Japanese GP: penalty confusion

You don’t need to be a genius to guess the points of discussion in the paddock here. Choose any one of three incidents which drew the attention of the stewards. Whether they’re the sort of thing that the officials should be bothered about is arguably a more important question.

Two of these controversial decisions would not have been necessary if Lewis Hamilton had made a proper start and raised more questions about his ability to deal with pressure as the championship closes in. You could also argue that, having made a mess of his getaway, Hamilton should have tucked in behind Kimi Raikkonen instead of beginning his banzai dive down the inside.

But the question is not about Hamilton losing his cool or attempting to go racing at the wrong moment in terms of the championship. It is about whether the stewards were right to penalise him for the sort of thing that happens regularly. At the time, and in the light of suggestions that Hamilton is overly aggressive, I thought the stewards had a point. But now I’m not so sure.  Well, not when the same penalty is handed out to Massa for appearing to drive into Hamilton on lap 2.

The problem is that the stewards do not have a more flexible tariff of penalties. A drive-through is the least they could apply, much the same as a 25-second penalty was the least they could give Hamilton at Spa when, in the view of many, it did not fit the crime. Of course, Hamilton’s drive-through in Fuji was largely irrelevant because, by that stage, he had been spun to the back of the field by Massa and was already out of the equation.

What about Massa scoring an extra point thanks to Bourdais being landed with a 25-second penalty for causing the collision as the Toro Rosso left the pit lane? It looked, from the only television angle available, as if Massa had squeezed Bourdais as they reached the first corner.

But the stewards reasoned that Bourdais had been given the flashing blue light at the end of the pit lane, warning of the approach of a car at 190mph on the track. The onus was on Bourdais to avoid a collision, even though they were both racing for position and the Toro Rosso had left the pit lane. Apparently, Bourdais ‘did not back off enough’.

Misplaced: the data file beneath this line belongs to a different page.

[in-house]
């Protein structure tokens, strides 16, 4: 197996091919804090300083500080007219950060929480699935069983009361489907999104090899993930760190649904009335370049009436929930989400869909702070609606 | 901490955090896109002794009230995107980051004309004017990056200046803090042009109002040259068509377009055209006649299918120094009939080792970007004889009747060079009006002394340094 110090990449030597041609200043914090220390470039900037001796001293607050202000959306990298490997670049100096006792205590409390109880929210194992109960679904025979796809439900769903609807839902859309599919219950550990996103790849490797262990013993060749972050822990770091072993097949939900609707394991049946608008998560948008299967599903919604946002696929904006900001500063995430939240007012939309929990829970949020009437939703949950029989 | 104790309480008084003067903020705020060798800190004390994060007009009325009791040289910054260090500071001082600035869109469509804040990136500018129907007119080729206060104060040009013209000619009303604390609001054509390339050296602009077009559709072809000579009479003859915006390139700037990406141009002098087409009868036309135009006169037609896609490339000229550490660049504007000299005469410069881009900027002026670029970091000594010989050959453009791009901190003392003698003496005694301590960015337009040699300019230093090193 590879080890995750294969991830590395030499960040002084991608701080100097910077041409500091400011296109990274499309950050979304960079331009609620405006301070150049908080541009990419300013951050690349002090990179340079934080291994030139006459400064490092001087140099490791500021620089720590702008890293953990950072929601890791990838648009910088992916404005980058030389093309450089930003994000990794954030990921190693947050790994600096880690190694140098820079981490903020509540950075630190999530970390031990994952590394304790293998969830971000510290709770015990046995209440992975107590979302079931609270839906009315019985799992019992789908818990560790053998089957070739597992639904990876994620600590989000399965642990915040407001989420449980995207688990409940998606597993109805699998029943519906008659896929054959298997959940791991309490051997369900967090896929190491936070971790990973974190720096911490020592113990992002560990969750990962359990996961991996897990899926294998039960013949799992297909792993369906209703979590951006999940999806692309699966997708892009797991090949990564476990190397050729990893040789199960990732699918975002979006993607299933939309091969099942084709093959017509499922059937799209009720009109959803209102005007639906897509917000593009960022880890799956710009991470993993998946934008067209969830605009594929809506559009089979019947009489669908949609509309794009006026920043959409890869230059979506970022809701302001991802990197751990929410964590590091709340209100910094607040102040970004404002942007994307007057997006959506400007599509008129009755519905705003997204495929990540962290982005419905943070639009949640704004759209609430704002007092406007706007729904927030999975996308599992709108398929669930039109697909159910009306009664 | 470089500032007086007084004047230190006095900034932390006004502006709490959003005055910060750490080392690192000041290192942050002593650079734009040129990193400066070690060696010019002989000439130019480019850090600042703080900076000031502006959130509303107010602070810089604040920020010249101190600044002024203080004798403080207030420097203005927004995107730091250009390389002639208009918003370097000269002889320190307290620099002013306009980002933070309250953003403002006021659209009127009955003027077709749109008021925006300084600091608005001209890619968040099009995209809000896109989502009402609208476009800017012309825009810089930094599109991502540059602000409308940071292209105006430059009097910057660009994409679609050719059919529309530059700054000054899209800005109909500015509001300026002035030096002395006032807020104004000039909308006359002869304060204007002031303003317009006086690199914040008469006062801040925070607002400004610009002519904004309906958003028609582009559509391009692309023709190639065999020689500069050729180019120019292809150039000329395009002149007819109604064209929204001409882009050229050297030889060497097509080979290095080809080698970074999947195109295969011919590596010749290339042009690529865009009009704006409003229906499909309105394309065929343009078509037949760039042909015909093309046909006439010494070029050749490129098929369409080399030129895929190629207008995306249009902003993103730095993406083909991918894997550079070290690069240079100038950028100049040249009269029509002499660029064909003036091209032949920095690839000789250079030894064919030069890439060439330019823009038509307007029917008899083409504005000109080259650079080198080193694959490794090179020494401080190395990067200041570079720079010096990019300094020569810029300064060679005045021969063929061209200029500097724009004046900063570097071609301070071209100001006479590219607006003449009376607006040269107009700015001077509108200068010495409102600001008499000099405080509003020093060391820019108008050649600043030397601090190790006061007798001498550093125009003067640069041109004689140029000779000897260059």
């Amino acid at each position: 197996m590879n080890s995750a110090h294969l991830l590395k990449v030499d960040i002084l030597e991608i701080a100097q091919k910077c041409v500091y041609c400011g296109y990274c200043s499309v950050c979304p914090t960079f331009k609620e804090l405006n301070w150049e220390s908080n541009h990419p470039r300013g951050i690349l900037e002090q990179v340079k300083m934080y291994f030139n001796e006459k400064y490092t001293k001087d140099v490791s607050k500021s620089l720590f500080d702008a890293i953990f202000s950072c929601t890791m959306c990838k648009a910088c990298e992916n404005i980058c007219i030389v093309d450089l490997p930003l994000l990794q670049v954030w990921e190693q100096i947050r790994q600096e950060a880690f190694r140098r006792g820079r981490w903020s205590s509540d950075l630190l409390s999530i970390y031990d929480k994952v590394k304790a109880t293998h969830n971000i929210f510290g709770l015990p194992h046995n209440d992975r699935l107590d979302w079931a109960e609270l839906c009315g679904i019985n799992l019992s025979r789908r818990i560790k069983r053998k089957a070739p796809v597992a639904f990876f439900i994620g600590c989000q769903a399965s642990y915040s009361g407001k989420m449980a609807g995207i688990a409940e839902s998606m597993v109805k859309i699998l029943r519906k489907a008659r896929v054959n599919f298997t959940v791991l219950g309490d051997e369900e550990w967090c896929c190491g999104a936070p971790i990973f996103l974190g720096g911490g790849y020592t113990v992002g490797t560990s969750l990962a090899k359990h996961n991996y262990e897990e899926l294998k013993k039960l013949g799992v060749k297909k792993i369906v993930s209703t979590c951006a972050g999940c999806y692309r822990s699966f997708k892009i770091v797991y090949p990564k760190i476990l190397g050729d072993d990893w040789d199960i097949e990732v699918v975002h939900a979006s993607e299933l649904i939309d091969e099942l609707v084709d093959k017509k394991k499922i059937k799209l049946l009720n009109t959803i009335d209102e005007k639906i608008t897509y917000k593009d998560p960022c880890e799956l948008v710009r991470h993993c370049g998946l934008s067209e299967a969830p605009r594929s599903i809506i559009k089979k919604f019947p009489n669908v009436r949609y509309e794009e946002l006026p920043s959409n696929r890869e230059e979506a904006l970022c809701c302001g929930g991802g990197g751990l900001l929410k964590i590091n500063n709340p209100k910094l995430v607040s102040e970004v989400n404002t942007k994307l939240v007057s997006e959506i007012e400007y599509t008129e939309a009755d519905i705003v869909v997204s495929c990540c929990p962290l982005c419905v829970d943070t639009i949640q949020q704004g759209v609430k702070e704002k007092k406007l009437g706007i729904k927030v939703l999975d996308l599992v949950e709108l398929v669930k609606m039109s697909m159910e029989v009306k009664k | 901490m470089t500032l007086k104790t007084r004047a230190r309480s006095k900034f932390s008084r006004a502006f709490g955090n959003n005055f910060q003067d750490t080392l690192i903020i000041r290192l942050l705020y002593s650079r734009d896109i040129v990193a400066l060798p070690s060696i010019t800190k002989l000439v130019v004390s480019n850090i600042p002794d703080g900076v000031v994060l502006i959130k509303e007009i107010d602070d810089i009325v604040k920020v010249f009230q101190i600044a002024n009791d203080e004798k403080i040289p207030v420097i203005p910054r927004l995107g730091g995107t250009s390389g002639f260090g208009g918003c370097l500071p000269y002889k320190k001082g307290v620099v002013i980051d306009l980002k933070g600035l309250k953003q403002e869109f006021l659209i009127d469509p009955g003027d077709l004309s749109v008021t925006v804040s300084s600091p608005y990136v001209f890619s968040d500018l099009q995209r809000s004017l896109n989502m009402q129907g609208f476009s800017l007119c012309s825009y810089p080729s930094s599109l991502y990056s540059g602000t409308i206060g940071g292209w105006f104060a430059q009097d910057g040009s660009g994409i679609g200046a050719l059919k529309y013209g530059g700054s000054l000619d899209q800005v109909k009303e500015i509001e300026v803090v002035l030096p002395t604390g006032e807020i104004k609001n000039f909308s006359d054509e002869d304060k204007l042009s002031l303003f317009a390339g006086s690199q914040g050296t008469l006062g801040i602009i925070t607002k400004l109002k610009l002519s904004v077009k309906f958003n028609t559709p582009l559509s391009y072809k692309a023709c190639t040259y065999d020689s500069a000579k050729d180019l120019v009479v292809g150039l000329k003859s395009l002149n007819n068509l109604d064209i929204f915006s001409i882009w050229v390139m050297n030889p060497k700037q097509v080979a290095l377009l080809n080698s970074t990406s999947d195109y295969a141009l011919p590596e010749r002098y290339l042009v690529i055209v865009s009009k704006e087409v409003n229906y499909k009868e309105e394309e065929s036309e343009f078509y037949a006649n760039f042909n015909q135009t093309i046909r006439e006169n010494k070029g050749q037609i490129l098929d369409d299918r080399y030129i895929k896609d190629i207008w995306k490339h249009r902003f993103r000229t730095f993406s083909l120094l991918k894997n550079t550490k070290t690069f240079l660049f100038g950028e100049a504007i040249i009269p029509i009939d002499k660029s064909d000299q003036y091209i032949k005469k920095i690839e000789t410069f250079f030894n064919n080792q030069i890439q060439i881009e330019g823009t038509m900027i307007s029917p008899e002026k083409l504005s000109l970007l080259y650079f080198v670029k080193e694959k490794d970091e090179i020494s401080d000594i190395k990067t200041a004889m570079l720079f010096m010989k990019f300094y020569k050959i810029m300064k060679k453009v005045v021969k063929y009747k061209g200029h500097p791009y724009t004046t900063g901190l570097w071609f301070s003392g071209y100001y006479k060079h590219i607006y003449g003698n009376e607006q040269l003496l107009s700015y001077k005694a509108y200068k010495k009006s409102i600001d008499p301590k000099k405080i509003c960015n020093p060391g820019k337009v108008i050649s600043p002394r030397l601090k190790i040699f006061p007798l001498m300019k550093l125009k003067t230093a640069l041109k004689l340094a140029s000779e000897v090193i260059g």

How much is ‘back off enough’? And what is this doing to cramp drivers’ style and kill off adventurous spirit in motor racing?

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fia-ferrari international assistance :)

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Lots of people on this post have said about Massa having two of his wheels within the white lines when into the chicane. I afraid to tell those people that they are wrong:

NB: It’s on youtube. Be quick before FOM!
NB 2: THE KERB IS NOT PART OF THE TRACK!!!

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F1Yankee said…
> the blue flag means gtfo of the way, end of story.

Shame! There were no blue flags. There was a set of blue flashing lights beside the green for go light at the end of the pit straight.

However, before the race Charlie W, the race director, told all the teams that “cars coming out of the pits have right of way” apparently because of the layout of the pit exit, so the stewards – once again – ignored Charlie as indeed did Massa who was either blind and didn’t see Bourdais or, chose to drive into him as well – after all, it worked so well with Lewis H.

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Additions:

– The incident is 11 seconds in
– Massa was at least a foot or two outside the track confines

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Nod (comment 129) is completely correct.

– The blue flags and light at the end of pit lane warns drivers that a car is coming out of the pits or racing on the track. It DOESN’T mean Bourdais has to yeild to Massa and only has to once a blue flag is shown after the end of pit lane (the horizontal white line). The first station after is on the exit of turn 1.
– Bourdais does have the racing line as he is exiting the pit lane (priority to the rejoining car ALWAYS).

Sorry F1Yankee…

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I think F1 has had its day. Its not a sport sanymore as it is full of bureacrats who don’t know a race from a knitting bee and are spoiling a competitive sport with petty rulings. It would be great if the teams went on their own, got the Canadian GP back and let the FIA die off.

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Shumacher spent years nerfing people off the track with no penalties. But he was driving a Ferrari. Hmmmm.

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BREAKING: See all the footage of the incidents on the following link showing all camera angles:

http://www.formula1.com/n ews/headlines/2008/10/853 0.html

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The White pit exit is only for exiting the pit lane to stop cars comming out directly onto the normal racing line and only applies to cars leaving the pit lane . Massa is allowed to use the whole width of the track

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Corno 85 Massa lost at least 25 seconds the pit lane has a speed limit

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James Allen mentioned to martin brundel is massa allowed to cross the pit lane exit line (never ever raced an f1 car) , Martin has and never replied about half the field crossed the line in the opening lap , if their was anything in the rules he would have commented on this

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hm.. informative )

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